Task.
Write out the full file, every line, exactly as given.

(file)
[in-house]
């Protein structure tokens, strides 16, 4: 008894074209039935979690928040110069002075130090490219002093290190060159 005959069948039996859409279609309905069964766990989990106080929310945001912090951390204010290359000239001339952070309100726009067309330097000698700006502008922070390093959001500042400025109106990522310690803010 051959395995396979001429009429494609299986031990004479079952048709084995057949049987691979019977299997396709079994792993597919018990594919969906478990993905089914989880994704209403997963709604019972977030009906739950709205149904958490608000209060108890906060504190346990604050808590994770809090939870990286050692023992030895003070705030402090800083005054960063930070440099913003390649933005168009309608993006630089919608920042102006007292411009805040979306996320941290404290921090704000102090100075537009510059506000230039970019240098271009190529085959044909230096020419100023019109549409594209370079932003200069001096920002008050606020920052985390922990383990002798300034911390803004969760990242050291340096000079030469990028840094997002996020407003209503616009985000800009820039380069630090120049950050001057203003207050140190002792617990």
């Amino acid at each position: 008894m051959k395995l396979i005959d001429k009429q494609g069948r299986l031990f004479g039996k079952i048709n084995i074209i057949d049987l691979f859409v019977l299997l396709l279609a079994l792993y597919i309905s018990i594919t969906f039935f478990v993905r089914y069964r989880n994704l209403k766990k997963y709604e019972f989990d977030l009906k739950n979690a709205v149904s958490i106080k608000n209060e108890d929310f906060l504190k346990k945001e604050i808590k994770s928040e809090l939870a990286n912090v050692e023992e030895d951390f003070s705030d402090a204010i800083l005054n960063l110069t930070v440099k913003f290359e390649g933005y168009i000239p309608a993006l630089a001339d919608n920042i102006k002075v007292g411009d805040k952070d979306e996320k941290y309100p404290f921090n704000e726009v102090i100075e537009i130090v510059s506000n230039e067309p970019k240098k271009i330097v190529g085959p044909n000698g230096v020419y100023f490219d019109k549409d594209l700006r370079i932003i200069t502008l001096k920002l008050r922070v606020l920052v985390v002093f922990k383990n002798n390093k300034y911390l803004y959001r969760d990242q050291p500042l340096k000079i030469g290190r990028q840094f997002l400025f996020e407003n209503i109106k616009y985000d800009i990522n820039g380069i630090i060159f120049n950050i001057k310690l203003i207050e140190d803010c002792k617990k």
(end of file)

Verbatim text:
[in-house]
């Protein structure tokens, strides 16, 4: 008894074209039935979690928040110069002075130090490219002093290190060159 005959069948039996859409279609309905069964766990989990106080929310945001912090951390204010290359000239001339952070309100726009067309330097000698700006502008922070390093959001500042400025109106990522310690803010 051959395995396979001429009429494609299986031990004479079952048709084995057949049987691979019977299997396709079994792993597919018990594919969906478990993905089914989880994704209403997963709604019972977030009906739950709205149904958490608000209060108890906060504190346990604050808590994770809090939870990286050692023992030895003070705030402090800083005054960063930070440099913003390649933005168009309608993006630089919608920042102006007292411009805040979306996320941290404290921090704000102090100075537009510059506000230039970019240098271009190529085959044909230096020419100023019109549409594209370079932003200069001096920002008050606020920052985390922990383990002798300034911390803004969760990242050291340096000079030469990028840094997002996020407003209503616009985000800009820039380069630090120049950050001057203003207050140190002792617990």
């Amino acid at each position: 008894m051959k395995l396979i005959d001429k009429q494609g069948r299986l031990f004479g039996k079952i048709n084995i074209i057949d049987l691979f859409v019977l299997l396709l279609a079994l792993y597919i309905s018990i594919t969906f039935f478990v993905r089914y069964r989880n994704l209403k766990k997963y709604e019972f989990d977030l009906k739950n979690a709205v149904s958490i106080k608000n209060e108890d929310f906060l504190k346990k945001e604050i808590k994770s928040e809090l939870a990286n912090v050692e023992e030895d951390f003070s705030d402090a204010i800083l005054n960063l110069t930070v440099k913003f290359e390649g933005y168009i000239p309608a993006l630089a001339d919608n920042i102006k002075v007292g411009d805040k952070d979306e996320k941290y309100p404290f921090n704000e726009v102090i100075e537009i130090v510059s506000n230039e067309p970019k240098k271009i330097v190529g085959p044909n000698g230096v020419y100023f490219d019109k549409d594209l700006r370079i932003i200069t502008l001096k920002l008050r922070v606020l920052v985390v002093f922990k383990n002798n390093k300034y911390l803004y959001r969760d990242q050291p500042l340096k000079i030469g290190r990028q840094f997002l400025f996020e407003n209503i109106k616009y985000d800009i990522n820039g380069i630090i060159f120049n950050i001057k310690l203003i207050e140190d803010c002792k617990k």